Tuesday morning federal headlines - Oct. 4

Tuesday - 10/4/2011, 8:11am EDT


The Morning Federal Newscast is a daily compilation of the stories you hear Federal Drive hosts Tom Temin and Amy Morris discuss throughout the show each day. The Newscast is designed to give FederalNewsRadio.com users more information about the stories you hear on the air.

  • The House is scheduled to vote this afternoon on a continuing resolution, which the Senate has already approved, to keep the government running until Nov. 18th. The measure funds the government at a rate of slightly more than $1 trillion. President Obama would have until midnight, tonight, to sign the bill and avert a government shutdown. The move will give Congress about six more weeks to work out a fiscal 2012 budget. (Federal News Radio)

  • The Navy has taken the next step toward a new information network. The service issued a draft solicitation for what it's calling the Next Generation Enterprise Network, or NGEN. Navy officials believe NGEN will be the largest private IT network in the world and will eventually replace the Navy-Marine Corps Intranet, owned and operated by Hewlett Packard. HP inherited the 700,000 seat network when it acquired EDS Corporation in 2008. The Navy will issue a final RFP in December, and hopes to award a contract in early 2012. (Federal News Radio)

  • Emergent BioSolutions landed a contract worth up to $1.25 billion to deliver millions of doses of anthrax vaccine to the federal government. The Washington Business Journal reports the contract starts this year and runs for five more. The contract requires Emergent to deliver nearly 45 million doses of BioThrax to the government. BioThrax is the only vaccine licensed by the Food and Drug Administration to protect against anthrax infection. (Washington Business Journal)

  • A half-billion dollar Labor Department program to train "green job" workers is falling short of its goal: Only 10 percent of participants have found work so far, according to Labor's Inspector General. The IG report found the low placement rate makes it unlikely the job program will meet its goal of placing 80,000 workers in green energy careers by 2013. The head of Labor's Employment and Training Administration strongly disagrees with the report. She said she expects the number of job placements to increase in the next few months. (Federal News Radio)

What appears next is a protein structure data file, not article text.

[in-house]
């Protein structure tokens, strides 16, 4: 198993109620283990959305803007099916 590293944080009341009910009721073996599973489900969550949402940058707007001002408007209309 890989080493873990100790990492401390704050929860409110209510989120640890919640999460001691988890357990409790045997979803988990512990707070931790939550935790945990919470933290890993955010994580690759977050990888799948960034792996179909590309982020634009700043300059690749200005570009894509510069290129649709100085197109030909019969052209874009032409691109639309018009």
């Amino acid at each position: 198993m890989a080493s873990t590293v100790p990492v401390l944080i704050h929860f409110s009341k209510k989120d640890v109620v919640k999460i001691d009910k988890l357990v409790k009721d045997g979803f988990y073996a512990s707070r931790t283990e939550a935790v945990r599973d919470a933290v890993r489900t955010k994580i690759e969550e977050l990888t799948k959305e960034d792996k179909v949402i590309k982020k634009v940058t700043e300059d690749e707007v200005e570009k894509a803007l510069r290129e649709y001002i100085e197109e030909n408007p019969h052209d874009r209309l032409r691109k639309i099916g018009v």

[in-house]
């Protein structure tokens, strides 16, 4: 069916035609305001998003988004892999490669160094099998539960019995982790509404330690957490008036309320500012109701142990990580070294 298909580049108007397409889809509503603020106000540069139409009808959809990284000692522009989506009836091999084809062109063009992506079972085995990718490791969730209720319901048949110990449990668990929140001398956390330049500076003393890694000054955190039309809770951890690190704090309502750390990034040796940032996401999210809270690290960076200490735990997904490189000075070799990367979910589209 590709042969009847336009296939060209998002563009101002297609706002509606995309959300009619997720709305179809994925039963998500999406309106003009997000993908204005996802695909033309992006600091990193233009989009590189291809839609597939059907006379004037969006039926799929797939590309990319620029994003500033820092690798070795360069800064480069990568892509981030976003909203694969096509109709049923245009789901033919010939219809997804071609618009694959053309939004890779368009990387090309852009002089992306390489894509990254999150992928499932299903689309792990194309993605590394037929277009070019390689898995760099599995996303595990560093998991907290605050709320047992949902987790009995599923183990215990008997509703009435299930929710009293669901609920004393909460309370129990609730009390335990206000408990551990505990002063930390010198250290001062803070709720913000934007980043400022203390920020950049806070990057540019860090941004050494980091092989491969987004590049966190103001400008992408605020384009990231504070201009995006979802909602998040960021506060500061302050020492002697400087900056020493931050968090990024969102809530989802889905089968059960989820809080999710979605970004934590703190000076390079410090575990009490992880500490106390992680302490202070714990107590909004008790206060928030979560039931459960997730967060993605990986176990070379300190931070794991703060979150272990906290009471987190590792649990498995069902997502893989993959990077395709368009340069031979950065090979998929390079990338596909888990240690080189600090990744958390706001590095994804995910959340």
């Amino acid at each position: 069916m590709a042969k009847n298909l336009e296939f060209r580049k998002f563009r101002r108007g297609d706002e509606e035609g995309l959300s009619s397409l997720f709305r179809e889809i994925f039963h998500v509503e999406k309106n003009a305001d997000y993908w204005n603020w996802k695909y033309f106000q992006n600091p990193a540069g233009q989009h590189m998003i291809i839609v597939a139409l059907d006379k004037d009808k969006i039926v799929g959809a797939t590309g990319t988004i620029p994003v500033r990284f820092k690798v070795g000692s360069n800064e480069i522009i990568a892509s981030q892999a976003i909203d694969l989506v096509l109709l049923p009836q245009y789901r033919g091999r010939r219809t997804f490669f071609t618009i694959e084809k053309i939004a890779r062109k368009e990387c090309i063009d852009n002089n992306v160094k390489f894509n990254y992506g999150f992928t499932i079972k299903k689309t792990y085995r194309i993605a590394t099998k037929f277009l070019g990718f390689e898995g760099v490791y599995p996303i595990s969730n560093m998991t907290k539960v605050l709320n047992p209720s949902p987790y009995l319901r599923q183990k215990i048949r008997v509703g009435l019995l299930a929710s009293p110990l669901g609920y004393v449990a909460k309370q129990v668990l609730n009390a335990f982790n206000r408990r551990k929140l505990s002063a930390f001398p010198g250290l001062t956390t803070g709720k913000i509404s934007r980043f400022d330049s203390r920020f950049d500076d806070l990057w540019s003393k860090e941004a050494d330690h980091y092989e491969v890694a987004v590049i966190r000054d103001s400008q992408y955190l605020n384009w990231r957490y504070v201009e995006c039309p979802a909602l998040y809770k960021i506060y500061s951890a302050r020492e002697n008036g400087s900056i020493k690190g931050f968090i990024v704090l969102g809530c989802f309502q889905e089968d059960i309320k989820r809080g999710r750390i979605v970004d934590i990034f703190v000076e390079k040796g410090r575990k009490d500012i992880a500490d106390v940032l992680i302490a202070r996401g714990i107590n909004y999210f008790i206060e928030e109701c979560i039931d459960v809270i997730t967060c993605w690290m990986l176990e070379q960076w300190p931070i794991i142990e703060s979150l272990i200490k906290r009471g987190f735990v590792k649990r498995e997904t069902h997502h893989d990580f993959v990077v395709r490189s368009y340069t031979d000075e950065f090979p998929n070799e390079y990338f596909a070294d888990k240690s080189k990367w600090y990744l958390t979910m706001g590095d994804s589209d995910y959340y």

• The chief executive of SAIC has decided to step down. The Washington Business Journal reports that Walt Havenstein will retire as CEO, effective June 15, for personal reasons. Havenstein, who described the company's last quarter as "disappointing," said he will participate in the board of directors' search for a successor. The company warned of slower revenue in August. (Washington Business Journal)

  • Salient Federal Solutions has announced a big buy, acquiring the Electronic Security Systems division of Dataline, LLC, a D.C.-based technology provider to the Defense Department. The acquisition adds new capabilities to Salient, including expertise in emergency-response systems and mass-notification services, the firm said in a release.

  • The TSA is preparing to roll out a pilot program that promises to get some travelers through airport security faster. Four major airports are trying out the "PreCheck," which makes it easy for select passengers to get through security in return for voluntarily providing more personal information to the federal government. TSA Director John Pistole said the program will let his agency focus resources on higher risk passengers. Airports in Atlanta, Detroit, Miami and Dallas are rolling out the program. (Federal News Radio)

  • Meanwhile, TSA also announced it has purchased, and is testing, new technologies to help identify fake airline passenger credentials. The agency has not yet scheduled the operational tests but said they'll take place in early 2012. TSA purchased 30 of the ID readers for $3.2 million. It's been testing the technology in a laboratory since July. (TSA)

  • A federal grand jury in Santa Ana, Calif., has indicted 55 people following a massive tax fraud sting. The FBI said the fraudsters tried to obtain $250 million in federal tax refunds. Operation Stolen Treasures, which was conducted by FBI special agents and IRS Criminal Investigators, centered on two companies in the Southland area of California. Justice officials say, one of the companies, Old Quest Foundation, filed hundreds of false 1099 forms and reported $1 billion in withholdings.

  • Calling all space cadets. Early next month, NASA will open applications for the next class of astronauts, who will embark on long-duration missions to the International Space Station. Janet Kavnadi, the director of flight crew operations at Johnson Space Center in Houston, said it's an exciting time to join the astronaut corps. It requires at least a bachelor's degree in engineering, science or math plus several years working experience. Having extensive experience flying high performance jets helps, too. NASA will make final selections in 2013. Click here for more information. (NASA)